Sramana Mitra: Now, switching gears a bit. In all this work you have been doing – and you are deep into the process – what are some of the holes you see? I run this program called One Million by One Million, and the goal is to help a million entrepreneurs reach $1 million in annual revenue and beyond. Part of the blog’s effort is to highlight blue-sky opportunities and open problems within the cloud world. From your vantage point, what do you see as open problems that you would like to point entrepreneurs to?
Diane Bryant: The biggest one is the integrated management solution, absolutely the biggest one.
Sramana: An integrated management solution?
Diane: For the cloud environment because today, you have the virtualization providers. They provide virtualization management solution. They can manage the VM and movement of the VM. Then you have your standard server management solution, security solution. You have the utilization. How do you manage and report against the utilization? That stack, an integrated management stack, for the cloud is the biggest gap, absolutely the biggest gap. The biggest opportunity, if there is a startup … we were so desperate to find someone who was providing that rather than develop our own. We evaluated a startup company and they actually had a very innovative solution, but they wanted $2,000 per server per year as a license. We have 2000 plus servers.. We would be spending $4 million a year just in managing the cloud.But that tells you the opportunity, right?
Sramana: Any other pointers?
Diane: Platform as a Service offers a great service for any IT organization to rapidly develop an application or service on top of an existing platform. The problem, of course, is that falls into the lack of standards. Maybe this doesn’t make so much sense right now because the Platform as a Service is the capability. There aren’t very many solutions out there. An open source version of that would be lovely because platform as a service offers value to IT. Unfortunately, now [if you] go down the path of using an external platform as a service provider, you become locked into their proprietary stack and then you are stuck there forever until you want to port your application, which goes back to my main frame comments. It goes back to the old days of proprietary stack. Having platform as a service offering based on open source that you have a flexibility to move out of a given provider would also be beneficial. I would love not to develop my own platform as a service solution, but I can’t afford to be locked in to a proprietary solution.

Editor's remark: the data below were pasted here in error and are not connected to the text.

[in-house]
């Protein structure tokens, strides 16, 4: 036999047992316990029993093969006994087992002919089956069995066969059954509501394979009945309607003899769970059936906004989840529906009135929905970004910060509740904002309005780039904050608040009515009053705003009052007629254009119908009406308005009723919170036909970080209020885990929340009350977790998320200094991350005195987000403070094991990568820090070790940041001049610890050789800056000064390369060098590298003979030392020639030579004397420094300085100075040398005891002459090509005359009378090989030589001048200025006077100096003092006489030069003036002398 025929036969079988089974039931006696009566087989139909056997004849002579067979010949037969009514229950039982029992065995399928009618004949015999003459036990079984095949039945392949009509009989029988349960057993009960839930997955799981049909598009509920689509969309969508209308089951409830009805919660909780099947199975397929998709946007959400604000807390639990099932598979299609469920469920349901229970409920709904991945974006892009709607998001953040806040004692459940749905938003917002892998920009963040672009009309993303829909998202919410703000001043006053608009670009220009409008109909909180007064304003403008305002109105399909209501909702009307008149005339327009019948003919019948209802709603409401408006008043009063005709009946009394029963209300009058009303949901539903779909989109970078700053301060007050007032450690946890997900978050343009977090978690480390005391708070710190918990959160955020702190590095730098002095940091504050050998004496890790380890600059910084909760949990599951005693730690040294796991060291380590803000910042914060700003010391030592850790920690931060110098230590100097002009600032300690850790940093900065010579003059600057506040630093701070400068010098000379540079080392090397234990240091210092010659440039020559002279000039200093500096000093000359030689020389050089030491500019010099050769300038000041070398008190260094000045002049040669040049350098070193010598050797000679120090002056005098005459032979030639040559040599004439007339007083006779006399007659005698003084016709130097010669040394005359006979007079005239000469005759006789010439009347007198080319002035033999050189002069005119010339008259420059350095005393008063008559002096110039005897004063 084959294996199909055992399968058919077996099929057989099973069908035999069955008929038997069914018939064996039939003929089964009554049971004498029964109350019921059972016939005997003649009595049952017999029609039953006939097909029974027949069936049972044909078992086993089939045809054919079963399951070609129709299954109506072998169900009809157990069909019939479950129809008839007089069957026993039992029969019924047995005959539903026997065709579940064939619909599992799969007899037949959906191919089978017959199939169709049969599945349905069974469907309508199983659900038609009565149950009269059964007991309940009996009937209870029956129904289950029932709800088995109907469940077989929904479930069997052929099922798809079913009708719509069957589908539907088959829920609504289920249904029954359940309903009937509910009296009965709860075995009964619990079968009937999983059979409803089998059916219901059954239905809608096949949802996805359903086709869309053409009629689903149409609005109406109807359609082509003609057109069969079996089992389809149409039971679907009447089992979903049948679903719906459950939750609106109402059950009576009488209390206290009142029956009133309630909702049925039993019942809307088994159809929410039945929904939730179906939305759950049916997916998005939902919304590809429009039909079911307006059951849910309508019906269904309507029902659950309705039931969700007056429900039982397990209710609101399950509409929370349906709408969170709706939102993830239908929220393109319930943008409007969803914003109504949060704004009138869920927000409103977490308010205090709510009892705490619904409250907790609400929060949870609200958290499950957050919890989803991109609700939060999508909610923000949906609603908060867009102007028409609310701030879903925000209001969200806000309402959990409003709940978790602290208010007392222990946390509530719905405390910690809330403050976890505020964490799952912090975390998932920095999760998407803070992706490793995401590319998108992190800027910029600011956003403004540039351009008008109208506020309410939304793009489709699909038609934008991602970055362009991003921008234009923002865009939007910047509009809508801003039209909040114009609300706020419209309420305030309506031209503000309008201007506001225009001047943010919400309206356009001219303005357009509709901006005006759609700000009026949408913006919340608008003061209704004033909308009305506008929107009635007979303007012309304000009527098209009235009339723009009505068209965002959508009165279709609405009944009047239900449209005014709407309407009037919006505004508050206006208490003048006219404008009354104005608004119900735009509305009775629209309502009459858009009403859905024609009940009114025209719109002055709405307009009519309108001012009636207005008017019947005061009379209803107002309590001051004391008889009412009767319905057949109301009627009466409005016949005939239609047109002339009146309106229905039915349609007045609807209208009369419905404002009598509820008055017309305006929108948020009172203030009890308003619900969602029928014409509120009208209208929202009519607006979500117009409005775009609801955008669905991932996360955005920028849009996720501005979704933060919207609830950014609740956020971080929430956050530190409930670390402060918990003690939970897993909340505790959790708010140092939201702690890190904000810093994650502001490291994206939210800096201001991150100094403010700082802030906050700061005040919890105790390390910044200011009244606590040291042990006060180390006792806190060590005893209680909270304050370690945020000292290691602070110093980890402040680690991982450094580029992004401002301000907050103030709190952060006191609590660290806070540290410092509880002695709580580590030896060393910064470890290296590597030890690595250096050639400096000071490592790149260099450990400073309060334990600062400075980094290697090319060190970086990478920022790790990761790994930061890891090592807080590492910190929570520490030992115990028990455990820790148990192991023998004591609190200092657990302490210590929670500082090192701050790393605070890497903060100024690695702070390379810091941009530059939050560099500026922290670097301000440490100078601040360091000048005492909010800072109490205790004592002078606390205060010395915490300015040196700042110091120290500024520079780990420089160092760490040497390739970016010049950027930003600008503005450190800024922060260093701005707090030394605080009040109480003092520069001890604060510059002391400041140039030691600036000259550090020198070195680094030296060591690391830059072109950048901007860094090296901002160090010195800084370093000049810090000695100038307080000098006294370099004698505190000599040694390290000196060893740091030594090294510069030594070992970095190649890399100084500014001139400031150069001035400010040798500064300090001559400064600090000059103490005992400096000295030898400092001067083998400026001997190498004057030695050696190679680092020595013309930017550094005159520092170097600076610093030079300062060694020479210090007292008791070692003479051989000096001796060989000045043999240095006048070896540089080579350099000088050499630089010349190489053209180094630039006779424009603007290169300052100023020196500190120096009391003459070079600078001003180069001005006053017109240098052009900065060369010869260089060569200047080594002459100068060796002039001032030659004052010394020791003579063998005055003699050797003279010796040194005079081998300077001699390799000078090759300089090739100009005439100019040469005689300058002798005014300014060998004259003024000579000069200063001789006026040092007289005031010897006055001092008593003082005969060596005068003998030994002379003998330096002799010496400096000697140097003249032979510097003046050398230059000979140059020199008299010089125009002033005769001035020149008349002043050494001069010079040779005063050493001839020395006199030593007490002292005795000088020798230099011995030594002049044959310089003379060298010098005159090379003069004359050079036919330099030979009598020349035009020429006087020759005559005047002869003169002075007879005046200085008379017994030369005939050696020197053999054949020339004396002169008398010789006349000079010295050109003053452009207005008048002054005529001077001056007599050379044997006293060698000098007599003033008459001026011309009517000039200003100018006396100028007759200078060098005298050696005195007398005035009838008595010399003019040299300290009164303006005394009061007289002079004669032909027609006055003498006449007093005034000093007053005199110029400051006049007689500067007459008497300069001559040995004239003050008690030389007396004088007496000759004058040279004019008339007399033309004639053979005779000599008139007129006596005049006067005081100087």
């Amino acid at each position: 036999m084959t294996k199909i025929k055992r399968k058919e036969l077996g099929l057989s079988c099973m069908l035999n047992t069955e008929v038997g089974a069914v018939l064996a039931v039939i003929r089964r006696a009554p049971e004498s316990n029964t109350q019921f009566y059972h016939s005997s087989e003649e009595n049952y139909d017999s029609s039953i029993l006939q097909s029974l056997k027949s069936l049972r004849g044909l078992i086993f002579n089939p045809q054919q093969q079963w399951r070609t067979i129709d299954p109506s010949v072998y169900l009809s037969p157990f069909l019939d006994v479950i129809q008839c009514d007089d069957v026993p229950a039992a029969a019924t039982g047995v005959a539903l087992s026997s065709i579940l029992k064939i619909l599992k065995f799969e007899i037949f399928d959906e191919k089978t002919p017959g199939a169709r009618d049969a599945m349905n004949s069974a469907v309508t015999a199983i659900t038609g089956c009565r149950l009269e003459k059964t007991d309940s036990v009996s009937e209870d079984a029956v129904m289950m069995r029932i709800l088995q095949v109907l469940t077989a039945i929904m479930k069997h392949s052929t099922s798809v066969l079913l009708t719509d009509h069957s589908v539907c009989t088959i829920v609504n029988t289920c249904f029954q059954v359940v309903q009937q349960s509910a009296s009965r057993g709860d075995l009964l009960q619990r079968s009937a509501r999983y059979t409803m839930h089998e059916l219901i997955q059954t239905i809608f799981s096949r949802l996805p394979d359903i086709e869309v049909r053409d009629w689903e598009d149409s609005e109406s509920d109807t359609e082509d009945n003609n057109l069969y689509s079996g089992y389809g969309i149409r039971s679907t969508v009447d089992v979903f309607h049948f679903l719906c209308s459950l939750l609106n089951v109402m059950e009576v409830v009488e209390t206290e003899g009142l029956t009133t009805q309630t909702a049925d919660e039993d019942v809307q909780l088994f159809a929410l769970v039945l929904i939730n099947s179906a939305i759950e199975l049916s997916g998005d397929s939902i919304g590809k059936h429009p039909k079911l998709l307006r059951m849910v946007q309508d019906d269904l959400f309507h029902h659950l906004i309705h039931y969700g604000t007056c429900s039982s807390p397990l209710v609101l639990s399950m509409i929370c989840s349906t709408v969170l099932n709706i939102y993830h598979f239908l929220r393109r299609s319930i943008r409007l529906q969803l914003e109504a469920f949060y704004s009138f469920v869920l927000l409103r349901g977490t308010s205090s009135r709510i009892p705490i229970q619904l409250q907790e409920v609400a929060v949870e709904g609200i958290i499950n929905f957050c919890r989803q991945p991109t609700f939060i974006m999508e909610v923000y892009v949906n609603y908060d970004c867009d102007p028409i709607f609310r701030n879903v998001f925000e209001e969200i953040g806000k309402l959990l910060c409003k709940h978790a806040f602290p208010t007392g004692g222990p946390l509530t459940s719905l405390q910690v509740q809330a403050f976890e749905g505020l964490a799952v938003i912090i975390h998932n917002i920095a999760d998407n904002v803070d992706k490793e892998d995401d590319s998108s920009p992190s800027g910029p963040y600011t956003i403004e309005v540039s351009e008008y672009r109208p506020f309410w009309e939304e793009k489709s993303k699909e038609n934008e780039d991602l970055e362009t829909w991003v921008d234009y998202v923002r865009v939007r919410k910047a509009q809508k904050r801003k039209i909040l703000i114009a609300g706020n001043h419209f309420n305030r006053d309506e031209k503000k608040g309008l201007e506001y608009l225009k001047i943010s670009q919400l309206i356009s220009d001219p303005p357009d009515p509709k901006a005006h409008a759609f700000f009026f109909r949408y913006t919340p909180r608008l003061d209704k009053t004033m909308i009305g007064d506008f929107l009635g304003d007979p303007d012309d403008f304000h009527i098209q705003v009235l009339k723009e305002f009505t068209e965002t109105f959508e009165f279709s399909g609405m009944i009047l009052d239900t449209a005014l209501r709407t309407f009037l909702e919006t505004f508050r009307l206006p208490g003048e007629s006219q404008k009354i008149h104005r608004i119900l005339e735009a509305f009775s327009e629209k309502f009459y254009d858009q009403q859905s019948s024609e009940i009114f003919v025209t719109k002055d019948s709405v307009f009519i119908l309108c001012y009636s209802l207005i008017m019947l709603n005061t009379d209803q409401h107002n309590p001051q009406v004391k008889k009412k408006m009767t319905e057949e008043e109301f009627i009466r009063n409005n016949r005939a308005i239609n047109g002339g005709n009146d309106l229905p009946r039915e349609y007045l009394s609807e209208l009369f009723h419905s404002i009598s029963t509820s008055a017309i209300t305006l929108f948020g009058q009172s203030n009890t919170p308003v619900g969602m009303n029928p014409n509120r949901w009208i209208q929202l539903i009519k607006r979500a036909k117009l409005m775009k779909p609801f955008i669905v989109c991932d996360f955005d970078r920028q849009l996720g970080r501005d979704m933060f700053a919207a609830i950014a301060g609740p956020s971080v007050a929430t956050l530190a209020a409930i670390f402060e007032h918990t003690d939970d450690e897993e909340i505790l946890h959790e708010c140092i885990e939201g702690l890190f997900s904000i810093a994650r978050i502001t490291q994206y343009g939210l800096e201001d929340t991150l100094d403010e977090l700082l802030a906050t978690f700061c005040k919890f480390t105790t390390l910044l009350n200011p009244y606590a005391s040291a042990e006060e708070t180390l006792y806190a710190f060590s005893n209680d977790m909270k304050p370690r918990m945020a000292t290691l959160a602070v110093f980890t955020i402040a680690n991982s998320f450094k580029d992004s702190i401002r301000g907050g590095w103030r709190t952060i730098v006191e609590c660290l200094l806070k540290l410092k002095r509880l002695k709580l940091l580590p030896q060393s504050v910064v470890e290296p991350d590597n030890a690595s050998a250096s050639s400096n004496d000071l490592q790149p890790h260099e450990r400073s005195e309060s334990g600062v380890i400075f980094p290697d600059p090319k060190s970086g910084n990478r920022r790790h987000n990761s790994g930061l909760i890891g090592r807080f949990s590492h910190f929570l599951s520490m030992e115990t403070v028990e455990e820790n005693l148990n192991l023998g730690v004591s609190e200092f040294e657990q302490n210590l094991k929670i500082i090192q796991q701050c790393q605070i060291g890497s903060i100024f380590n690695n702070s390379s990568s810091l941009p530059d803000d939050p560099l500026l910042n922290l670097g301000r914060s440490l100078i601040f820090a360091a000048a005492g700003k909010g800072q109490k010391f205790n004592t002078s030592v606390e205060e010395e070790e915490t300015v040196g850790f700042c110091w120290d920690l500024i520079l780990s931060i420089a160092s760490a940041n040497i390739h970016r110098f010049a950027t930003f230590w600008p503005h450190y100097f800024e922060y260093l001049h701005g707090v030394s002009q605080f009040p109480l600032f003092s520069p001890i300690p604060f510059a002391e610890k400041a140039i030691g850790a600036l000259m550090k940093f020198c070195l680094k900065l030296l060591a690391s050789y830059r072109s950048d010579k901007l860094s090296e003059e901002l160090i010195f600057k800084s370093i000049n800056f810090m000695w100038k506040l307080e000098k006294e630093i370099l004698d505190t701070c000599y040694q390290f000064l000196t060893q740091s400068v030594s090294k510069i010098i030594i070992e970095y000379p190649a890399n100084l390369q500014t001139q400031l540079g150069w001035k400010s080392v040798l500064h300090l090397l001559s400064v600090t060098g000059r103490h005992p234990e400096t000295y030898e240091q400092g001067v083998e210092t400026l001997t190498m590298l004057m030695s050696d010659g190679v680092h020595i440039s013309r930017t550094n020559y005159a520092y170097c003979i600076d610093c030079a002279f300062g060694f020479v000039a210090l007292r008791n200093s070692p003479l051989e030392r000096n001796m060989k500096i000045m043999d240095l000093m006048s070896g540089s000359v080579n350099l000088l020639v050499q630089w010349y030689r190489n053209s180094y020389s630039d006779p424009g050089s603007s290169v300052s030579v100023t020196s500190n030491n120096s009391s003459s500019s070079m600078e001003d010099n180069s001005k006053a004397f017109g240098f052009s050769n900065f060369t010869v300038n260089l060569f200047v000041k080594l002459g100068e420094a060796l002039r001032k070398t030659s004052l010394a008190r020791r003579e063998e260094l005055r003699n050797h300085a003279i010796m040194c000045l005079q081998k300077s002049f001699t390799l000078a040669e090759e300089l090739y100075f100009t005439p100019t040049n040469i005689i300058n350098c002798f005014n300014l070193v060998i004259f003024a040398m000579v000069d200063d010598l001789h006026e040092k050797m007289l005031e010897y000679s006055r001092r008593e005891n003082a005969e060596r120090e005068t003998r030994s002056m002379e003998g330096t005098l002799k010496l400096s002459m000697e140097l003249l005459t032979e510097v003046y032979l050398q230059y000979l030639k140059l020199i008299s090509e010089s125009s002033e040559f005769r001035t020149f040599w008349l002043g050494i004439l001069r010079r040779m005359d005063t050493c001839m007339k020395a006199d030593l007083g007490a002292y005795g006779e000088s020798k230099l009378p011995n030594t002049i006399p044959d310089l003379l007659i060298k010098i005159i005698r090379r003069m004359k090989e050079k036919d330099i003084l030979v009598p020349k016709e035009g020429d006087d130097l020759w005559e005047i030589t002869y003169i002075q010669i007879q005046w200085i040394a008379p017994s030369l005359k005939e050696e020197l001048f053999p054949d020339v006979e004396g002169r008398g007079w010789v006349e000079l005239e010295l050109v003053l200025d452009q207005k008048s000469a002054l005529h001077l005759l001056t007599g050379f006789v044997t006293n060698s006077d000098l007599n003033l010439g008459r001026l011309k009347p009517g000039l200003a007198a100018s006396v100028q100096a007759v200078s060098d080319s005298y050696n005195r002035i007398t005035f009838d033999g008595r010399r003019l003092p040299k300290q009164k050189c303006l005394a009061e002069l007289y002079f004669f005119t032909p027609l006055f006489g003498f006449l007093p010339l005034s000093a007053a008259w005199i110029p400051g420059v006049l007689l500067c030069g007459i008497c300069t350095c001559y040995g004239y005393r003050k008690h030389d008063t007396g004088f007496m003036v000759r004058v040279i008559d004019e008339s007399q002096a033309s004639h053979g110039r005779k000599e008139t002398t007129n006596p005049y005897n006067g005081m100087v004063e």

Sramana: Is that what you are doing now, developing your own Platform as a Service solution?
Diane: Yes. I am not looking forward to it. Intel is an IT technology company. The engineers want to have a place where they can do rapid prototyping of new Intel products and services Having a Platform as a Service is valuable to them. I can’t afford the lock-in.
Sramana: This is something that you are doing [out of] the long-tail applications, for the smaller applications you’re developing in house?
Diane: Yes. An Intel engineer will get a great idea for a new product or service Intel could provide. That engineer wants to be able to personally develop it. He or she wants to personally develop an IT enterprise, IT platform, and rapidly take it into production and see if there is any merit to it. Being able to offer engineers a Platform as a Service without the tools around application development plug and play, a good Platform as a Service solution, has software building blocks. We don’t have to code everything from scratch over and over again. Creating that nice application development environment is a big win for the Intel folks.
Sramana: Anything else that you want to discuss on this thread?
Diane: No, I think you have hit on it.
Sramana: How does social media play in your world?
Diane: Very heavily. Intel is a worldwide company. We are very dependent on collaboration solutions. It’s a big responsibility for IT to stay one step ahead of employees with the next generation of collaboration capabilities, such as making video conferencing pervasive. Social media is certainly part of that. Having solutions inside the firewall that allow employees to easily collaborate and do joint development on products and solutions [is important], because there weren’t any enterprise collaborative solutions equivalent to a Facebook. Facebook does enterprise hardened. We end up developing our own social media platform that runs inside the firewall but, again, it is not good when IP is developed around a proprietary solution, because someday [there] will be an external solution available. You will wish you were on that external solution rather than continuing to support an internal solution. I think, eventually, we will migrate out of our proprietary social networking solution.